Post demonetisation, the exchange of the Rs 2000 or Rs 200 currency notes, had become a severe issue to those who possessed mutilated notes.
Many had complained of receiving soiled notes, but the banks refused to exchange them, stating that they did not have permission from the Reserve Bank of India (RBI) to do so. However, the latest notification by the RBI brings some clarity and relief.
Here’s all you need to know about it:
1. The Rs 2000 note was released over two years ago after the demonetisation reform, while the Rs 200 note was released in September 2017. The exchanging of notes falls under Section 28 of the RBI Act. Before the latest gazette, there was no provision specifying the rules for exchange of the new denominations. This is why the banks could not lawfully change the notes.
2. Notes with even minor deformities could not be exchanged, and the RBI had written to the Ministry of Finance to update rules for the new denomination notes. Earlier this week, the RBI received the due clearance and has issued the new guidelines, saying, “it has been done to enable the public to exchange mutilated notes in Mahatma Gandhi (New) series, which are smaller in size compared to the earlier series.”
3. According to the RBI, the exchange rate for a mutilated note will depend on the damaged area.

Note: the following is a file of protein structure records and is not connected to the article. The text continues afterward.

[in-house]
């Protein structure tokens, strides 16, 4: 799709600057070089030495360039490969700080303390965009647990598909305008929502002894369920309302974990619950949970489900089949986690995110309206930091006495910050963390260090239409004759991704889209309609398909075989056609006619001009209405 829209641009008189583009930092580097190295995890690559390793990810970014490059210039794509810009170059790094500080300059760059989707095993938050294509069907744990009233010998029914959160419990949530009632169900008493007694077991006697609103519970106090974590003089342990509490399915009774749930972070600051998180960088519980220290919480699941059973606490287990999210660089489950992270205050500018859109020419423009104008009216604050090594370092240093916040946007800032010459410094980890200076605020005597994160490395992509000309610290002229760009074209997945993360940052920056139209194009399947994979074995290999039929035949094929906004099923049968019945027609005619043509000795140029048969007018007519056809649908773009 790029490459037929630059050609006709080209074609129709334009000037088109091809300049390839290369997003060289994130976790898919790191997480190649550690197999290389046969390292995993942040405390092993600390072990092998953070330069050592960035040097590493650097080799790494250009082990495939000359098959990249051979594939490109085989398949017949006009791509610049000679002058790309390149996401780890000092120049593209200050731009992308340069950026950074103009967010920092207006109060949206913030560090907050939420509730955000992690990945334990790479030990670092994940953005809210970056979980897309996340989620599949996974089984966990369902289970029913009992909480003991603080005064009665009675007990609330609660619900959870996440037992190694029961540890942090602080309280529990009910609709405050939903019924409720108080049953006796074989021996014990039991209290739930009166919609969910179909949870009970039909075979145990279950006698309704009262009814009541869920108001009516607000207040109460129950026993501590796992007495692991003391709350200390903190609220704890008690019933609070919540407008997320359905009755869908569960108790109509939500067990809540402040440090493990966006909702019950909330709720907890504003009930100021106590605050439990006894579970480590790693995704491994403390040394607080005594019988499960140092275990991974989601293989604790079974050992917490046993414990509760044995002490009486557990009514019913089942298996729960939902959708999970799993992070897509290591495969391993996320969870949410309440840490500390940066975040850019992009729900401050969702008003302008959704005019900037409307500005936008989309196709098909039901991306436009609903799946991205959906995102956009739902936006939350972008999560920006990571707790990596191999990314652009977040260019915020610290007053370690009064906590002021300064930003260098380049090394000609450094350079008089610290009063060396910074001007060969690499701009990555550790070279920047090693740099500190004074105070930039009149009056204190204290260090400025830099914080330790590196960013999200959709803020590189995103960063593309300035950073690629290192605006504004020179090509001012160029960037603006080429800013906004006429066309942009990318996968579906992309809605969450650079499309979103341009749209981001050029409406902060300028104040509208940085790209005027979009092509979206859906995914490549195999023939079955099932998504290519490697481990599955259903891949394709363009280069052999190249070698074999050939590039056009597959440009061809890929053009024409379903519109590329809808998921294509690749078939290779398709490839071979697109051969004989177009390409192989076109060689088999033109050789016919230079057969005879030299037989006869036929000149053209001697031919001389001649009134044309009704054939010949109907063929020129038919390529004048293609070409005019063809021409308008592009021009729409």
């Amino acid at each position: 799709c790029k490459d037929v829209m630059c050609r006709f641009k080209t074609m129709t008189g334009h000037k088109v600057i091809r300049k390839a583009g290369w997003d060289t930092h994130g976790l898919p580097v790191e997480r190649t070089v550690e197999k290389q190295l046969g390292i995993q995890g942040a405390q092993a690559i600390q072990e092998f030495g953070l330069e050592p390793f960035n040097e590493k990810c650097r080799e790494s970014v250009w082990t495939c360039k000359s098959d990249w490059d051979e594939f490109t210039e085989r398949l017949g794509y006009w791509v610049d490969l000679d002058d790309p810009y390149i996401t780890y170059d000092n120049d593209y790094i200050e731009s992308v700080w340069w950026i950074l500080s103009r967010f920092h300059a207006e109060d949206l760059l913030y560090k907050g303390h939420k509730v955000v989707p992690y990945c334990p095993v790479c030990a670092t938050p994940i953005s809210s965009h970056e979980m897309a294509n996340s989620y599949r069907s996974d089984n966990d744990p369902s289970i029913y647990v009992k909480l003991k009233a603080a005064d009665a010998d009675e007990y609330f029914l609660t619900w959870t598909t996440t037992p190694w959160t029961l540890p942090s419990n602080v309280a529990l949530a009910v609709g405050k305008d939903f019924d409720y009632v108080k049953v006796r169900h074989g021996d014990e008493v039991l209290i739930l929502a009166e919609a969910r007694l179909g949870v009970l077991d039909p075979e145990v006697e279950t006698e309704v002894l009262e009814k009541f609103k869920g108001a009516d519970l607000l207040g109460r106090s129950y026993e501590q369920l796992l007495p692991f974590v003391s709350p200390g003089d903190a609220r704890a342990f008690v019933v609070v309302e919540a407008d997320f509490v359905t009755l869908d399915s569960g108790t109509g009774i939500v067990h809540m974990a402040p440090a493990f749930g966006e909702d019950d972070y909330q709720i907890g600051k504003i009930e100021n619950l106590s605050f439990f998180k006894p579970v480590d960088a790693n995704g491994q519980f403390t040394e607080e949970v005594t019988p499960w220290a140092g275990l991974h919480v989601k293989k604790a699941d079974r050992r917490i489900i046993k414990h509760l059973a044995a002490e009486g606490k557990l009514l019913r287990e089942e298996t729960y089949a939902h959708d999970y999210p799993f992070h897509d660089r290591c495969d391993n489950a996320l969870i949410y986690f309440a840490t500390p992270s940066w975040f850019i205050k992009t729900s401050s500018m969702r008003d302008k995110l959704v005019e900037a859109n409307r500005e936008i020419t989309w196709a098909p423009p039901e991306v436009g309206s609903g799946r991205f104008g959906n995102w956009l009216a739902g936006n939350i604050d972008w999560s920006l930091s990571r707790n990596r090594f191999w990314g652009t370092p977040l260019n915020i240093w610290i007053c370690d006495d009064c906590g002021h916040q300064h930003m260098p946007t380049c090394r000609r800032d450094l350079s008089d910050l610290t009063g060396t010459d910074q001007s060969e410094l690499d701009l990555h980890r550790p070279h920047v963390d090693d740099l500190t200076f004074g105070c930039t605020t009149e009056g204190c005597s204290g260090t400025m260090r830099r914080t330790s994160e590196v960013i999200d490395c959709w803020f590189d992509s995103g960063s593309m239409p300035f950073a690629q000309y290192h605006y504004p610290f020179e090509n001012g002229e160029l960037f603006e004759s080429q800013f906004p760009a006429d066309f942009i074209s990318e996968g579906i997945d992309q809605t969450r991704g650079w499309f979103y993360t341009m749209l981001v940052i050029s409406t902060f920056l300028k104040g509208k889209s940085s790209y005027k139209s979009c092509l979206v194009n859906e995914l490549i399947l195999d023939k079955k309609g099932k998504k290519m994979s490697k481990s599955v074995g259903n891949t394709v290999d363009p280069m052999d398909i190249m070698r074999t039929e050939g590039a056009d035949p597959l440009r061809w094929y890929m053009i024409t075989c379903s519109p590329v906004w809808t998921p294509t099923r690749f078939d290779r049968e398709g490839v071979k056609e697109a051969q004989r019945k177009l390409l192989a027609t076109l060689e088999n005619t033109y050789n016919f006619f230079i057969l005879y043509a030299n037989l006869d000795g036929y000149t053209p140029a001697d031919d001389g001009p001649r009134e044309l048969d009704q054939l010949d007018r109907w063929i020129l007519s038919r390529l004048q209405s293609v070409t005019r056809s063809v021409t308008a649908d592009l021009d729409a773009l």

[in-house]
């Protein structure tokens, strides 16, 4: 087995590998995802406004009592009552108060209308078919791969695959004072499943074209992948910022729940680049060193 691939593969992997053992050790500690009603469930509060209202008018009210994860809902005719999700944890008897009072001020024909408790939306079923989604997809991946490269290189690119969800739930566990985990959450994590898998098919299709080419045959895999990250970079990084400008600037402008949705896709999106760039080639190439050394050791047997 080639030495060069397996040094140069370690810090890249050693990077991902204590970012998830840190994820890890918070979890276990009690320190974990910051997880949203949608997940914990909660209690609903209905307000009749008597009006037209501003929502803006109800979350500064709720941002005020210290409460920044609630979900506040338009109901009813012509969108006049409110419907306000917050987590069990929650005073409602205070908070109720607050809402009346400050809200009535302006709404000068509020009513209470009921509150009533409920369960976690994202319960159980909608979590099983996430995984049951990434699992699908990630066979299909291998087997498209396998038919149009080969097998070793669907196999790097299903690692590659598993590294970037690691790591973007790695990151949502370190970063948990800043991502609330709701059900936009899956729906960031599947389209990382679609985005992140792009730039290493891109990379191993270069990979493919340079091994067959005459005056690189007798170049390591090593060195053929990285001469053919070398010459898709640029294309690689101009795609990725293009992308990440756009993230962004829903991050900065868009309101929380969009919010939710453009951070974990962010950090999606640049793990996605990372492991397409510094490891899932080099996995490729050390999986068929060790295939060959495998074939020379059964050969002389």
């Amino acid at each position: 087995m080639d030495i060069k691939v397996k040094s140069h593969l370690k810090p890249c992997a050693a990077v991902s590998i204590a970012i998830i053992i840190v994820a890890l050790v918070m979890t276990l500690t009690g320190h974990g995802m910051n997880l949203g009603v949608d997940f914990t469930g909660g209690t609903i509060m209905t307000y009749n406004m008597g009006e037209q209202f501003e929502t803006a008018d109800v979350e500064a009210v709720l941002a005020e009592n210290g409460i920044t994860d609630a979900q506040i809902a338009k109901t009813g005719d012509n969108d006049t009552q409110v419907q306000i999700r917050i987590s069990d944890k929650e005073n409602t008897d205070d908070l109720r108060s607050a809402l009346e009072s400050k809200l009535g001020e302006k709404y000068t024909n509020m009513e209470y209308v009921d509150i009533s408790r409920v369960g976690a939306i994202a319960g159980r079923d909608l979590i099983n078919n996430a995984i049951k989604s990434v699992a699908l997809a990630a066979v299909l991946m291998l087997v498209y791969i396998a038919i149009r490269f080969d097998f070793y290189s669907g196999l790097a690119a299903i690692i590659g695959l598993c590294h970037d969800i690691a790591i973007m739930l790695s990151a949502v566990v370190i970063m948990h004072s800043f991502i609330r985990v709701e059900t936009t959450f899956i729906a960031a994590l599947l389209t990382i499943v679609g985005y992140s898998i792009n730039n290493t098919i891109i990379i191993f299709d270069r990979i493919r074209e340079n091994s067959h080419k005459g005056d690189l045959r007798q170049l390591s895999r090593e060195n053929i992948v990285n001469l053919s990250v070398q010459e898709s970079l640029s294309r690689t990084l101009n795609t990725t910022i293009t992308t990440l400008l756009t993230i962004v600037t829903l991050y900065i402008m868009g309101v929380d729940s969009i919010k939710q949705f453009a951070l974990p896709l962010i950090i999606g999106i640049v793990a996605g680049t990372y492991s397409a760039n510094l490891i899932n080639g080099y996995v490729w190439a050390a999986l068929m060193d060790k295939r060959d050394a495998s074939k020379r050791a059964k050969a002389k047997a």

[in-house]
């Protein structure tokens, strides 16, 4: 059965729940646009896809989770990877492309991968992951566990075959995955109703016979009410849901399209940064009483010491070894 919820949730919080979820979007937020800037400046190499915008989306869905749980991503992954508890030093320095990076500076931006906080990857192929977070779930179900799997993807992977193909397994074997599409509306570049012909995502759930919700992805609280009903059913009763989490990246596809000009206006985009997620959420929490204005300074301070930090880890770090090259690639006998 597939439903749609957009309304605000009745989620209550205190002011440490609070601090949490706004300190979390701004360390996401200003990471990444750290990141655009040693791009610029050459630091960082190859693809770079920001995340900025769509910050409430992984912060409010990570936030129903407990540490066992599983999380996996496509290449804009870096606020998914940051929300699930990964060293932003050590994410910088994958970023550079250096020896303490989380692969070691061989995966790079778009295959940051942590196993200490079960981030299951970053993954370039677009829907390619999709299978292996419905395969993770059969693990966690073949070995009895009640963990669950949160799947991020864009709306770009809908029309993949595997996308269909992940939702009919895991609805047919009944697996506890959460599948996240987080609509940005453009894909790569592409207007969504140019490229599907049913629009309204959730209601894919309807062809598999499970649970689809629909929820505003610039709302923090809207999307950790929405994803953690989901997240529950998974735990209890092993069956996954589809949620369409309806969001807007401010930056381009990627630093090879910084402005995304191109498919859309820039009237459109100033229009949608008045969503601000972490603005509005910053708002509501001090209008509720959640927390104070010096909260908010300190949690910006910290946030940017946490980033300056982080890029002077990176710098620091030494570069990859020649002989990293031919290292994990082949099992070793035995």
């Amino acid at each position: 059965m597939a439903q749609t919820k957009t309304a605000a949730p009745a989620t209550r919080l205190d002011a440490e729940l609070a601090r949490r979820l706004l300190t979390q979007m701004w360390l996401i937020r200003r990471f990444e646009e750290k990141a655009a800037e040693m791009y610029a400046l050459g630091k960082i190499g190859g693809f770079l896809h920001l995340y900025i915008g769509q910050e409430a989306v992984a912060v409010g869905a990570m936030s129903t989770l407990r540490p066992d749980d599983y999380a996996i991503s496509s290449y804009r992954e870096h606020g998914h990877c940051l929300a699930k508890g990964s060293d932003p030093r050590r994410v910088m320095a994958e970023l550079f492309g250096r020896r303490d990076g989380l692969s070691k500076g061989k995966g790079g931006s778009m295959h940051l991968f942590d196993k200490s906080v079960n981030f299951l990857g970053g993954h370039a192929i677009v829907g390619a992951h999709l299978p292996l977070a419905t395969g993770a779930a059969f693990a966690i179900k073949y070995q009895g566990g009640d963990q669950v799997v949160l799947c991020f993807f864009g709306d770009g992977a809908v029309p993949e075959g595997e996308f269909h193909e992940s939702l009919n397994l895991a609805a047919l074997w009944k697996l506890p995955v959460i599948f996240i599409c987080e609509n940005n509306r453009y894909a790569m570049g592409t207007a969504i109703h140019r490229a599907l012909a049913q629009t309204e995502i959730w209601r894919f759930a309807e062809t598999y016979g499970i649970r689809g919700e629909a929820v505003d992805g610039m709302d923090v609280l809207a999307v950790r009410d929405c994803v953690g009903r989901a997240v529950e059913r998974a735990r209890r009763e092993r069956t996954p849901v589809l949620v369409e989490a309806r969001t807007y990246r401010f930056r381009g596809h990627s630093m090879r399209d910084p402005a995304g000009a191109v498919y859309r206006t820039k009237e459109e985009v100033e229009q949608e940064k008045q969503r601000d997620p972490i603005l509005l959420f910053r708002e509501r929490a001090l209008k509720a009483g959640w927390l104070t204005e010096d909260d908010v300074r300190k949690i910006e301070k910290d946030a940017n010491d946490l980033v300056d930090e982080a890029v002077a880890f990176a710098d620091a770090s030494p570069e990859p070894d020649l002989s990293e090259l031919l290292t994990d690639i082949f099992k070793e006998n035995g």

You might end up getting half the value or even less in a refund where the notes are damaged more than the specified area.
4. For a Rs 200 note, the minimum undamaged area required is 78 sq cm (the area of the note is 96.36 sq cm) for refund payment of full value. The minimum unsoiled area for refund payment of half the value is 39 sq cm.
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5. To receive the full payment in a refund for a Rs 2000 note, the minimum undamaged area is 88 sq cm where the area of the note is 109.56 sq cm. For a refund of half the value of the note, the minimum area required is 44 sq cm.
6. The criteria for both the above rules specify that the dimensions are “the undivided area of the single largest piece of the note.”
7. You can refer to the link here to know the rules to exchange notes of other denominations.
(Edited by Gayatri Mishra)